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BMW engineer says European customers don’t want all-electric vehicles

Leading name at German firm says regulators are pushing for full EVs but European customers are better-suited to hybrids.

BMW is continuing to commit to plug-in hybrid models because European customers don’t want all-electric vehicles, according to a senior engineer.

Car manufacturers have been forging ahead with development of all-electric vehicles as regulators push them to reduce their fleet emissions.

However, Forbes reports that Klaus Frölich, director of development at BMW, told journalists that Europeans don’t want full EVs because of their lifestyle and infrastructure concerns.

He said: “There are no customer requests for BEVs [battery-electric vehicles]. None. There are regulator requests for BEVs, but no customer requests.

“If we have a big offer, a big incentive, we could flood Europe and sell a million (BEV) cars but Europeans won’t buy these things.

“From what we see, BEVs are for China and California and everywhere else is better off with PHEVs [plug-in hybrid vehicles] with good EV range.”

He said the main reason was because unlike US and Chinese customers, Europeans tend to only have one car, so it needs to fill all needs. With particular concerns about charging infrastructure and therefore range, as well as the unknown resale value, they “cannot take the risk on an EV”, so hybrid models suit them better.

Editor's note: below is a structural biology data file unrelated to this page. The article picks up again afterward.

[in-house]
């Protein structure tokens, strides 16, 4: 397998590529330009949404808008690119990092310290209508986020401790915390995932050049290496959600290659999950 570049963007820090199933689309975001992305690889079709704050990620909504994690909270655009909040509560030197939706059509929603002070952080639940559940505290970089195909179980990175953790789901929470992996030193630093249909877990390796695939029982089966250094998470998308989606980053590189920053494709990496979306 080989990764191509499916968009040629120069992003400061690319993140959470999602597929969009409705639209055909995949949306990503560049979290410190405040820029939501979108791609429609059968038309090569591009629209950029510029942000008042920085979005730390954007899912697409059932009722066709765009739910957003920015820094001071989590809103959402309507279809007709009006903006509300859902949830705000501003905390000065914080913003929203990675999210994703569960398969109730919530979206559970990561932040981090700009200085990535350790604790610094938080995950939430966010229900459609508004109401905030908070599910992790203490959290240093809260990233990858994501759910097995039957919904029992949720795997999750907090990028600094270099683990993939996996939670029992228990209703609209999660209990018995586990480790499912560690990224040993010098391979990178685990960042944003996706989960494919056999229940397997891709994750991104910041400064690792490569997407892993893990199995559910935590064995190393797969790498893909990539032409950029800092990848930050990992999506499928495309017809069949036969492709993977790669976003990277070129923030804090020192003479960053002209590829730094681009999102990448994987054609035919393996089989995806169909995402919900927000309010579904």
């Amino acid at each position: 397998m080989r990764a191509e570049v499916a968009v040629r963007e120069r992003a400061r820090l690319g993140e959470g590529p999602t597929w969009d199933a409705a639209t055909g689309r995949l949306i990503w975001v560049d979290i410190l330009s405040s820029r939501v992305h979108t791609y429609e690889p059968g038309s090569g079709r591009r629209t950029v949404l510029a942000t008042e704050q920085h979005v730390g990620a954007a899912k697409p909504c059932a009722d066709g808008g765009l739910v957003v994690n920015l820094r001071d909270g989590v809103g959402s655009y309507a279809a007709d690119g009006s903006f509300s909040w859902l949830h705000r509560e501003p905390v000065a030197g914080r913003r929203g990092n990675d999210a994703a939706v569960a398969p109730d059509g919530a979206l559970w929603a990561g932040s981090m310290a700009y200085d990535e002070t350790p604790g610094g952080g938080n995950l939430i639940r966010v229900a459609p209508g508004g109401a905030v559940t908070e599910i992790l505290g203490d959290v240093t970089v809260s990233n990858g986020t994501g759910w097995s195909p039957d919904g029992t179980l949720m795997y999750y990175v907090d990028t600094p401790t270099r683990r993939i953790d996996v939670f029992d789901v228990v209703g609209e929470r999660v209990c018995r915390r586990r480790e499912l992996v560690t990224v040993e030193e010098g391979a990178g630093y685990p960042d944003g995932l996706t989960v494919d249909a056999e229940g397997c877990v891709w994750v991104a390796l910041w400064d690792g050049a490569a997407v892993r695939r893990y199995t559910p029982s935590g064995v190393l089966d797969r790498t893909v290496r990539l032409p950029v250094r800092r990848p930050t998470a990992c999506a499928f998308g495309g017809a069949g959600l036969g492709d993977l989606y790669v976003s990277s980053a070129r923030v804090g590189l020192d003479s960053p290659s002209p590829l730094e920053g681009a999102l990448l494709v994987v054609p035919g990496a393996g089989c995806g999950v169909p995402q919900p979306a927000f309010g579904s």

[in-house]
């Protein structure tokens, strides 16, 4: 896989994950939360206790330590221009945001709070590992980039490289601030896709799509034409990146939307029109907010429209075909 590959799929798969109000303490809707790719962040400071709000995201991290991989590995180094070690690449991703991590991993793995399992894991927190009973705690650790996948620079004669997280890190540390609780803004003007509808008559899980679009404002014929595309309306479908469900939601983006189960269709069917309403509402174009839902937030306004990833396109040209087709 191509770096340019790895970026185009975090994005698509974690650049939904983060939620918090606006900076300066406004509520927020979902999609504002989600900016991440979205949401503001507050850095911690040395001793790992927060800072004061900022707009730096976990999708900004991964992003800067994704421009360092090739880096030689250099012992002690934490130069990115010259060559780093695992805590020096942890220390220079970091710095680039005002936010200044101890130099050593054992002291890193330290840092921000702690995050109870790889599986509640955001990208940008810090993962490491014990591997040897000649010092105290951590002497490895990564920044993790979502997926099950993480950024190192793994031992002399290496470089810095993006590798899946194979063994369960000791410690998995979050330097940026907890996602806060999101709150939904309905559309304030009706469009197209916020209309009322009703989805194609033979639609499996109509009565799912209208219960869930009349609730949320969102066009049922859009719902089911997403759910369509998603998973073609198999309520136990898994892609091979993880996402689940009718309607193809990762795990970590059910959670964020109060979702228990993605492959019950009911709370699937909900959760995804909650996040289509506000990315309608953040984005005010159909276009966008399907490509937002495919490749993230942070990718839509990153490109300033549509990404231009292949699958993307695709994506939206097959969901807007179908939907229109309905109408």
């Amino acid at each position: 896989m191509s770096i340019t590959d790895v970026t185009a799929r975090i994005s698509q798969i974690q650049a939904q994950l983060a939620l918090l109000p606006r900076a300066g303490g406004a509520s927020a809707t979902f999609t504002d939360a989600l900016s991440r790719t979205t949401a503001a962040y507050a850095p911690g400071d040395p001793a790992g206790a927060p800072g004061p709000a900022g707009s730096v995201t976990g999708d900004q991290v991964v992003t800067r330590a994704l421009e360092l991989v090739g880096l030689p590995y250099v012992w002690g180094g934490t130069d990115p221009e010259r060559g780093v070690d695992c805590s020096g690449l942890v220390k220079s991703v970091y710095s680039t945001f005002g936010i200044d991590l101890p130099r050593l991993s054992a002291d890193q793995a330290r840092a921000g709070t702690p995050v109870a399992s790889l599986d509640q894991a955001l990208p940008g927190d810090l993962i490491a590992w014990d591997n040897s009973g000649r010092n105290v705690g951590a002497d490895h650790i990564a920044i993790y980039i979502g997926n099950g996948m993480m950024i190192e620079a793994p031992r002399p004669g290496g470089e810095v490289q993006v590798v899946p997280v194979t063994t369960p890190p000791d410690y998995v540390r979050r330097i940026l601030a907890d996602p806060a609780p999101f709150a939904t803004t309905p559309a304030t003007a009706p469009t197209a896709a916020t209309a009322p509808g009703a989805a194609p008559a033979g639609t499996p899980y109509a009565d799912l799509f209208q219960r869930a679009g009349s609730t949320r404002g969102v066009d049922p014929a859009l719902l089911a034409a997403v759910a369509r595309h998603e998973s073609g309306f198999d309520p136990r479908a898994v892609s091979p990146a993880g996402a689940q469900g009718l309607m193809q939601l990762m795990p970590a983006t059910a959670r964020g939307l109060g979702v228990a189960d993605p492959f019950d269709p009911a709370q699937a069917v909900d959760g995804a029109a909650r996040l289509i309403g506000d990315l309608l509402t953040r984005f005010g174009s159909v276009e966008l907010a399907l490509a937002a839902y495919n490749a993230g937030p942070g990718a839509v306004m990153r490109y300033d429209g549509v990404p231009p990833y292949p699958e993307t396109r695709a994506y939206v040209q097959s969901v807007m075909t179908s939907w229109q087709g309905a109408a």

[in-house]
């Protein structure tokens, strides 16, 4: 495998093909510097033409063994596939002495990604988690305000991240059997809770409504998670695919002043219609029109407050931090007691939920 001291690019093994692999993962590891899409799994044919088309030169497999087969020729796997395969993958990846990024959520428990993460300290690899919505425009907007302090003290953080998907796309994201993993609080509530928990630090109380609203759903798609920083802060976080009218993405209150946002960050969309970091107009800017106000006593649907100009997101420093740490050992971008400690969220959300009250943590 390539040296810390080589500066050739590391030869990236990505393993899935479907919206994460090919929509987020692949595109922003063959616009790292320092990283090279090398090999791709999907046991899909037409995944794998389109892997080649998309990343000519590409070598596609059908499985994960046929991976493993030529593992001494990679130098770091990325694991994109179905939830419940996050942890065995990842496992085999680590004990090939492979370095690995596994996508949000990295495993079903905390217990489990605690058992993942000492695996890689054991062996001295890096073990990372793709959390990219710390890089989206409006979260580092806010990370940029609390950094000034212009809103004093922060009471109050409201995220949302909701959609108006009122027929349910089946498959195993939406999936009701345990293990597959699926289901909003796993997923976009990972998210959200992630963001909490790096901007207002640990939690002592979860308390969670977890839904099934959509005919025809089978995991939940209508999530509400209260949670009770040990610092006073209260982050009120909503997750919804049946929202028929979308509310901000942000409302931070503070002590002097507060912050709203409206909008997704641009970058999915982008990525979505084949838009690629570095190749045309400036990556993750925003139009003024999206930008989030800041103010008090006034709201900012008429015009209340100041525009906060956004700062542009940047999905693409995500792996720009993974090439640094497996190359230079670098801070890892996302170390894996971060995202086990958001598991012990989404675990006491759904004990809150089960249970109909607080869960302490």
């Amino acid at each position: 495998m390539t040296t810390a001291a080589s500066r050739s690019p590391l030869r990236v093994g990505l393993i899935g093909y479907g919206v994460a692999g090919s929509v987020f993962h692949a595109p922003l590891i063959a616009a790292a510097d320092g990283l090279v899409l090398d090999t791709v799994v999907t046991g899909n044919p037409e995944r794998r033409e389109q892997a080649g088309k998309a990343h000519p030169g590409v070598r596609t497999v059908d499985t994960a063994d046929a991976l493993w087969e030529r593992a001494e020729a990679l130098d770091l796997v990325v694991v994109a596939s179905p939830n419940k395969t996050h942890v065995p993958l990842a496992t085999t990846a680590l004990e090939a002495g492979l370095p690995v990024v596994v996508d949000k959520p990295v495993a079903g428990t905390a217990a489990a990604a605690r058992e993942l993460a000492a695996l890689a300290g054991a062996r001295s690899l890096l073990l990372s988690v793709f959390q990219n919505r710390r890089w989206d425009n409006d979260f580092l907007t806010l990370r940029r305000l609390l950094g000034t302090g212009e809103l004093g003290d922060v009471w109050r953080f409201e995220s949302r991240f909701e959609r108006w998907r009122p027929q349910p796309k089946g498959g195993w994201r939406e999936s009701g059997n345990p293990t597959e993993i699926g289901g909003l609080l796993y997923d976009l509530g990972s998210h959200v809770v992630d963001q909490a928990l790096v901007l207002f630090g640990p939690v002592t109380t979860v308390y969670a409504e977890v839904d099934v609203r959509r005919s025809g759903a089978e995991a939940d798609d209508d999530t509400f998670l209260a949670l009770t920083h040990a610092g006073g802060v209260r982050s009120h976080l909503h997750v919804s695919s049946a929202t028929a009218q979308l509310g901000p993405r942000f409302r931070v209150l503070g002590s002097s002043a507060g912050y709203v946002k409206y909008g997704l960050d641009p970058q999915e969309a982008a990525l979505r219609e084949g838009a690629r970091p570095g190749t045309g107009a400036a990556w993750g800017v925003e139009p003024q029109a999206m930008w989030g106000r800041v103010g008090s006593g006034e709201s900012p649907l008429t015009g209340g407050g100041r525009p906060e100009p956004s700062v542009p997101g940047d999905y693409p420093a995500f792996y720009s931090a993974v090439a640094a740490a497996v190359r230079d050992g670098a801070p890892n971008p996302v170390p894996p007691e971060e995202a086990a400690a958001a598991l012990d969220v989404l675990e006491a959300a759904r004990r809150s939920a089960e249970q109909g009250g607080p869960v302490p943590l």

“We can deliver an electrified vehicle to each person, but they will not buy them”, he added.

Frölich also said that the argument that EVs just need extra range to sell more was “bull****” because adding range adds cost for the customer. This cost can be absorbed into expensive, luxury EVs, but isn’t feasible for less expensive mainstream vehicles.

He said: “You have to pay for range, this is what people don’t seem to understand. The difference between 350km and 600km of BEV range will be 10,000 euros. You put them both out there and see how many people will buy the 600km car.”

The news comes as BMW announced an acceleration of its plan to introduce 25 electrified models to its range by 2025, saying this would now be achieved by 2023. However, that number is made up of a mix of BEVs and hybrids.

A recent investigation by the Press Association found that many manufacturers were struggling to source enough batteries for their electric vehicles in order to keep up with demand. Hyundai and Kia customers were being told they would have to wait up to 12 months for their vehicle to arrive.

Simon Moores, managing director of lithium-ion battery specialist Benchmark Mineral Intelligence, confirmed there was a bottleneck in the production of the high-quality batteries needed for electric vehicles.

He said: “Western EV makers need the highest-quality lithium-ion batteries for a multitude of reasons, including safety, range and longevity. The surge in EV demand in the past two years has meant that tier one battery producers – such as Panasonic and Tesla, LG Chem and Samsung SDI – are playing catch-up.”

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